Democrat Wins Senate Seat in Key Election
Democrat Cecil N. Green, a folksy, former muffler-shop owner who had entered the race as an underdog, swept to victory Tuesday against Republican Wayne Grisham in a heavily bankrolled special state Senate election.
Final but unofficial returns showed Green with 53.8% of the vote, compared to Grisham’s 44.9%.
With both sides looking toward the reapportionment of legislative and congressional districts after the 1990 election, Green’s victory in the suburban Los Angeles County-Orange County district gave a major boost to the Democrats’ chances of retaining a Senate majority and assuring them of a stronger hand in the highly partisan redistricting process.
A buoyant state Senate President Pro Tem David A. Roberti (D-Los Angeles), Green’s chief financial supporter, said, “We’ve broken the backs of the Republicans. . . . It’s going to be very hard for the Republicans to take control now.”
At his Norwalk victory celebration, Green told cheering supporters: “This is the greatest thing that has happened in my life. We went house-by-house, street-by-street, precinct-by-precinct, the way Democrats used to do it 30 years ago. We’re back.”
When Green is sworn in, Democrats will outnumber Republicans 24 to 15 in the Legislature’s upper house, with one seat held by an independent.
At his headquarters in Cypress, a dejected Grisham conceded the election and told supporters: “I wanted to win it for you people. . . . I couldn’t do it.” Grisham cited his opponent’s larger campaign budget and his own failure to attract Democratic cross-over voters.
Both sides viewed the contest as winnable and mounted major efforts to get voters to the polls in the 33rd Senate District, which includes such cities as Norwalk, Cerritos, Downey, Cypress and Los Alamitos.
As part of the large get-out-the-vote effort, the Green and Grisham camps each chartered planes to bring volunteers from Sacramento. Many of the campaign workers took the day off from jobs in the Capitol, where the Assembly canceled most hearings. Both campaigns also mobilized fleets of vans to shuttle voters to the polls.
The effort proved effective. Turnout was about 30%, compared to just 20% in the district’s primary election March 17.
The big Election Day push was yet another sign of the importance attached to the contest, which both parties were treating as the opening round in the fight over reapportionment, which takes place every 10 years.
Democrats pinned their hopes on Green, 63, a former Republican who is a veteran of the Norwalk City Council and who campaigned as a friend of labor and an opponent of Gov. George Deukmejian. Republicans counted on Grisham, 64, a former congressman who is now an assemblyman. Grisham portrayed himself as a supporter of Deukmejian, but in recent weeks he opposed the governor on such issues as the governor’s plan to abolish Cal/OSHA, the state worker-safety program, and the Administration’s proposed $300-million budget cut in the Medi-Cal program.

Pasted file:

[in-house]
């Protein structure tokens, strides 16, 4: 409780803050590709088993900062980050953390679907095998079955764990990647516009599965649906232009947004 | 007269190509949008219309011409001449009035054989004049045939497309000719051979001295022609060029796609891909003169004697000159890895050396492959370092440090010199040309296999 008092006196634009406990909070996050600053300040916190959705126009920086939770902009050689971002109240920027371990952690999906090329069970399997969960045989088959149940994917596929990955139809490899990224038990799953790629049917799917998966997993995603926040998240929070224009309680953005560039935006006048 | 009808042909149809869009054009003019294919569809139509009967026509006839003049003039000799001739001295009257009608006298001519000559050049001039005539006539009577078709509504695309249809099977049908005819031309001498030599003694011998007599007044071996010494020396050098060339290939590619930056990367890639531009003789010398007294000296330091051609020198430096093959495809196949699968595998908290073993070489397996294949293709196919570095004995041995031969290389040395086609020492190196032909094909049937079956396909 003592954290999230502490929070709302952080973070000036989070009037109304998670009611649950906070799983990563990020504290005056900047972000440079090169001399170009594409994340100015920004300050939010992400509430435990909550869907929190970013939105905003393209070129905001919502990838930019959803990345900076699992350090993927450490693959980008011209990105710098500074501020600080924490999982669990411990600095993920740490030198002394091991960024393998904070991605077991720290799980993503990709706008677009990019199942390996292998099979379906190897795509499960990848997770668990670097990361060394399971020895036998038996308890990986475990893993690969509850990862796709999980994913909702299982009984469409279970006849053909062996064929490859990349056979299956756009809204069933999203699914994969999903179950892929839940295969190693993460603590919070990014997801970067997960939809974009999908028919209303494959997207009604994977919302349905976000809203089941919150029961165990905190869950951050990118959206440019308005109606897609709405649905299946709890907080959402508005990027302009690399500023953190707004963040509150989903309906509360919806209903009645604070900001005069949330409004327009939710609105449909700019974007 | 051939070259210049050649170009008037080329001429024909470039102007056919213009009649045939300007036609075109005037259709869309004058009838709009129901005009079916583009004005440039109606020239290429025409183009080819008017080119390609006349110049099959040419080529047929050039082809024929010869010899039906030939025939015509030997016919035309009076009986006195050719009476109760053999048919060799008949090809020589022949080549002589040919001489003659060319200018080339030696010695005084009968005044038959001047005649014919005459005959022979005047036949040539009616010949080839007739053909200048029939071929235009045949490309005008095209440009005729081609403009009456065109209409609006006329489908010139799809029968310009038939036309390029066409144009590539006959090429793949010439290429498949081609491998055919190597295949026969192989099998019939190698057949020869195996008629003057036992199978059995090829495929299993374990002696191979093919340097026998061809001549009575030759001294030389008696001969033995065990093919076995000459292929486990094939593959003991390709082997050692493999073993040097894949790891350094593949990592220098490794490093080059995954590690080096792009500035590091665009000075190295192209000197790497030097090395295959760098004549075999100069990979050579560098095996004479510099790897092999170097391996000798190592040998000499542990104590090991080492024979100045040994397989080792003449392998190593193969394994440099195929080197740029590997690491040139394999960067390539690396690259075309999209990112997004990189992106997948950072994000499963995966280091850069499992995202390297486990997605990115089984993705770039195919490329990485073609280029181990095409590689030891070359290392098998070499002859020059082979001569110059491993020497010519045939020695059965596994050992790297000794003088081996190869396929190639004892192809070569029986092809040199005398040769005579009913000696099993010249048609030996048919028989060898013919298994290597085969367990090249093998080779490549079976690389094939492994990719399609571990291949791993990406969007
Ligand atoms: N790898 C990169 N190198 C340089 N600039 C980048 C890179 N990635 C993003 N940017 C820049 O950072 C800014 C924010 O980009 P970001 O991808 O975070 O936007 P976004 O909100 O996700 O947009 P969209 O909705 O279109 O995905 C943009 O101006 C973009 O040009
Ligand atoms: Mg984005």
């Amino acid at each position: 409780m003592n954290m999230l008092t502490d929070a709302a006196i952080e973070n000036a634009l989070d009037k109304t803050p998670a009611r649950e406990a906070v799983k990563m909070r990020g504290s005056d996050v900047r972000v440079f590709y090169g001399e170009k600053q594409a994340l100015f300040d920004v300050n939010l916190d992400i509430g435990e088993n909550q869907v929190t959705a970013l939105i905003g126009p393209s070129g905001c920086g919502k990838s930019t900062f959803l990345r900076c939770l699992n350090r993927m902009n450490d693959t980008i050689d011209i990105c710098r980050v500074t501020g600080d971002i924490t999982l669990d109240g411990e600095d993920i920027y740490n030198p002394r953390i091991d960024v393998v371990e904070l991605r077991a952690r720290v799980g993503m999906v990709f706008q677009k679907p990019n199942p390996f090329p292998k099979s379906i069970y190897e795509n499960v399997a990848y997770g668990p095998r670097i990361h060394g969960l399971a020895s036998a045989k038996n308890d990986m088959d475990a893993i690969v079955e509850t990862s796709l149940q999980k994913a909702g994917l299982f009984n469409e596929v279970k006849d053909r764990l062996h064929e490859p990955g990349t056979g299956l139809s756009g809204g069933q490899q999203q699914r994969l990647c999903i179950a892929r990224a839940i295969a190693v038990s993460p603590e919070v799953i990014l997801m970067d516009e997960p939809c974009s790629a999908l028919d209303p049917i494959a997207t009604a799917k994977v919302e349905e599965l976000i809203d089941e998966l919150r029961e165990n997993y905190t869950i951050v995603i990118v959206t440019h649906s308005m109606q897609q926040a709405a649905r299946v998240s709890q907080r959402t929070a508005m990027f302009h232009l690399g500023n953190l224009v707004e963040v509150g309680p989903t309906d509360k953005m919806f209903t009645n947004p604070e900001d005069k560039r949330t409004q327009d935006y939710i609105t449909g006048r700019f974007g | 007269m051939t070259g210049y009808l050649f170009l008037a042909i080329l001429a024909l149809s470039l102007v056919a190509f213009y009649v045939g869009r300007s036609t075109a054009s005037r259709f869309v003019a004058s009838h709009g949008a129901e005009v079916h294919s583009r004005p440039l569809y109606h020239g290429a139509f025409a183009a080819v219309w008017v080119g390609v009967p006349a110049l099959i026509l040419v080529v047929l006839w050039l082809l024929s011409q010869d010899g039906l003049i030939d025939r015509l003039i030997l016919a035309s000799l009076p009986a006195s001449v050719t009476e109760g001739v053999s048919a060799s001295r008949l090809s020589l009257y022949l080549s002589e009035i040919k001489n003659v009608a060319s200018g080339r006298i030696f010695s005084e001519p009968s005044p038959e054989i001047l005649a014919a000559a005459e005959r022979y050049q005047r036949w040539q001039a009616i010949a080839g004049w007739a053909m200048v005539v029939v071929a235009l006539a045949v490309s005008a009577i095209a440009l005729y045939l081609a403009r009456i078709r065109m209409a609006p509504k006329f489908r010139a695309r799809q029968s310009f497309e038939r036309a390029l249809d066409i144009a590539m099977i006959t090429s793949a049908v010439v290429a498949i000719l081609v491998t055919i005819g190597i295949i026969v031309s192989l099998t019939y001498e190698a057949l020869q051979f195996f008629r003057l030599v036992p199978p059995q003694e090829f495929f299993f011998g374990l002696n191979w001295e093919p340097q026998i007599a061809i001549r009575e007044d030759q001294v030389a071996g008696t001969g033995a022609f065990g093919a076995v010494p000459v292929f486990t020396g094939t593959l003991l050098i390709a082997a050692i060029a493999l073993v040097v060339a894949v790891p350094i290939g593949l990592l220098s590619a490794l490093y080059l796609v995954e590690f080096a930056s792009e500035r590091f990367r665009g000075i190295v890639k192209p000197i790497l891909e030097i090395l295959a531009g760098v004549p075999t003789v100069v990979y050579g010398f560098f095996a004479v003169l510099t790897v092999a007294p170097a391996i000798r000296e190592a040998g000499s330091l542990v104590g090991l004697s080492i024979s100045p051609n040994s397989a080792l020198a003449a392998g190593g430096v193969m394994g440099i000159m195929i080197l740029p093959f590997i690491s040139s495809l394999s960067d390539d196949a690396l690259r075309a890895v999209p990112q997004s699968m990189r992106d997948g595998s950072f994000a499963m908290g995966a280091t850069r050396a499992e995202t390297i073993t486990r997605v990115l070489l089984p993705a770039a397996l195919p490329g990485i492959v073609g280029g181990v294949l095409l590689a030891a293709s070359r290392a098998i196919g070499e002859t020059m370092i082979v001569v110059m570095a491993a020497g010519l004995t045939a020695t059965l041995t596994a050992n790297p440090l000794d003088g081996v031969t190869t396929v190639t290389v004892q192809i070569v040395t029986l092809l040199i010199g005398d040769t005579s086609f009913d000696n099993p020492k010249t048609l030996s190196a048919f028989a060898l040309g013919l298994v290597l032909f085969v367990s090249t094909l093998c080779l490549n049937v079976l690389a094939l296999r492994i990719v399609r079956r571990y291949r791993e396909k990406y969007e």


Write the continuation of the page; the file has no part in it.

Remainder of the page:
When the final accounts are tallied, the campaign will rank as one of the state’s costliest legislative elections ever. The record is the $3.3 million spent in 1982 by Assemblyman Tom Hayden (D-Santa Monica) and his Republican opponent.
On the eve of the election, Grisham and Green reported raising a total of nearly $2.5 million in campaign contributions, most of it spent on direct-mail campaign literature. Green reported raising more than Grisham, who said that last week he was forced to dip into his own pocket for $5,500 to pay the postage for his final mailer.
Seeking Senate Control
Senate Republicans hoped to pick up the 33rd District seat as a first step toward taking control of the Senate in 1990 and ensuring themselves a say in the reapportionment for the 1990s.
After Grisham failed to win the March 17 primary, disgruntled GOP senators threatened to replace Senate Republican Leader James W. Nielsen of Rohnert Park. The revolt was put on hold after Sen. John Seymour (R-Anaheim), the GOP’s No. 2 leader and caucus chairman, announced plans to step down.
On Tuesday, well before the polls closed, dissidents said that regardless of the outcome, they would seek to replace Nielsen with Sen. Ken Maddy (R-Fresno) and Seymour with Sen. John Doolittle (R-Citrus Heights). Nielsen insisted that “the votes are not there” to oust him.
Governor Gets Active
With such high stakes, Deukmejian, in a rare display of campaign enthusiasm, turned into Grisham’s No. 1 booster. The governor made four appearances on Grisham’s behalf, raised money for the GOP candidate and promoted his candidacy in several mailers. Meanwhile, such Democratic heavyweights as U.S. Sen. Alan Cranston (D-Calif.) stumped on Green’s behalf.
In the 33rd District, Democrats outnumber Republicans 54% to 38%, but voters have been increasingly willing to support GOP candidates. Until last January, the district was represented by Cypress Democrat Paul Carpenter, who was elected to the State Board of Equalization.
In an eight-candidate March 17 primary to succeed Carpenter, Grisham was considered the front-runner, but he finished second to Green, who took 48% of the vote to Grisham’s 43.6%. A runoff was required because neither candidate received a majority of the votes.
Also on Tuesday’s ballot were Peace and Freedom Party candidate Ed Evans and Libertarian Lee Connelly, neither of whom had the money to mount more than a minimal campaign.
Lucille Roybal Allard wins Eastside Assembly race. Page 3. THE VOTE
100% Precincts Reporting Votes % *Cecil N. Green (D) 44,138 53.8 Wayne Grisham (R) 36,823 44.9 Ed Evans (P&F;) 575 0.7 Lee Connelly (L) 538 0.7
Elected candidate is marked with an asterisk (*).